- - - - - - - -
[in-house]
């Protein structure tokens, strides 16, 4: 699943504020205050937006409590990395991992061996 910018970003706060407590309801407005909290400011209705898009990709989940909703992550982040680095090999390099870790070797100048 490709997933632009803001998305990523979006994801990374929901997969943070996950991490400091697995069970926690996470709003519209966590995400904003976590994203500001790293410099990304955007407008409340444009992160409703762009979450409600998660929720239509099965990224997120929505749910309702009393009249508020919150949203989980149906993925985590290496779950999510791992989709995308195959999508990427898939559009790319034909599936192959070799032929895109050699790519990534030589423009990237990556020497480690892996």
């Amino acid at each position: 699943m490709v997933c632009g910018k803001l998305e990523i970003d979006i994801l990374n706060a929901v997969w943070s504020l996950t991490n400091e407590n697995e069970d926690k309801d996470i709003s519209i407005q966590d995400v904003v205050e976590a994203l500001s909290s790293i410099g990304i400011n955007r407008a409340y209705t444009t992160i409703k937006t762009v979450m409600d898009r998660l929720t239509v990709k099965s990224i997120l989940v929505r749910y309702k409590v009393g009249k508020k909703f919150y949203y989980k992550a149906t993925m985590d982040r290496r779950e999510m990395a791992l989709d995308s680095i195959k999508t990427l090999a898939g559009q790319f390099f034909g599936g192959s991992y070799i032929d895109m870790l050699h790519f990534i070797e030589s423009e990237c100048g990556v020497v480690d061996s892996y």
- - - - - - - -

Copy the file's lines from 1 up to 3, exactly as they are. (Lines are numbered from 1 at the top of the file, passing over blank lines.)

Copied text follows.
[in-house]
């Protein structure tokens, strides 16, 4: 699943504020205050937006409590990395991992061996 910018970003706060407590309801407005909290400011209705898009990709989940909703992550982040680095090999390099870790070797100048 490709997933632009803001998305990523979006994801990374929901997969943070996950991490400091697995069970926690996470709003519209966590995400904003976590994203500001790293410099990304955007407008409340444009992160409703762009979450409600998660929720239509099965990224997120929505749910309702009393009249508020919150949203989980149906993925985590290496779950999510791992989709995308195959999508990427898939559009790319034909599936192959070799032929895109050699790519990534030589423009990237990556020497480690892996």
């Amino acid at each position: 699943m490709v997933c632009g910018k803001l998305e990523i970003d979006i994801l990374n706060a929901v997969w943070s504020l996950t991490n400091e407590n697995e069970d926690k309801d996470i709003s519209i407005q966590d995400v904003v205050e976590a994203l500001s909290s790293i410099g990304i400011n955007r407008a409340y209705t444009t992160i409703k937006t762009v979450m409600d898009r998660l929720t239509v990709k099965s990224i997120l989940v929505r749910y309702k409590v009393g009249k508020k909703f919150y949203y989980k992550a149906t993925m985590d982040r290496r779950e999510m990395a791992l989709d995308s680095i195959k999508t990427l090999a898939g559009q790319f390099f034909g599936g192959s991992y070799i032929d895109m870790l050699h790519f990534i070797e030589s423009e990237c100048g990556v020497v480690d061996s892996y």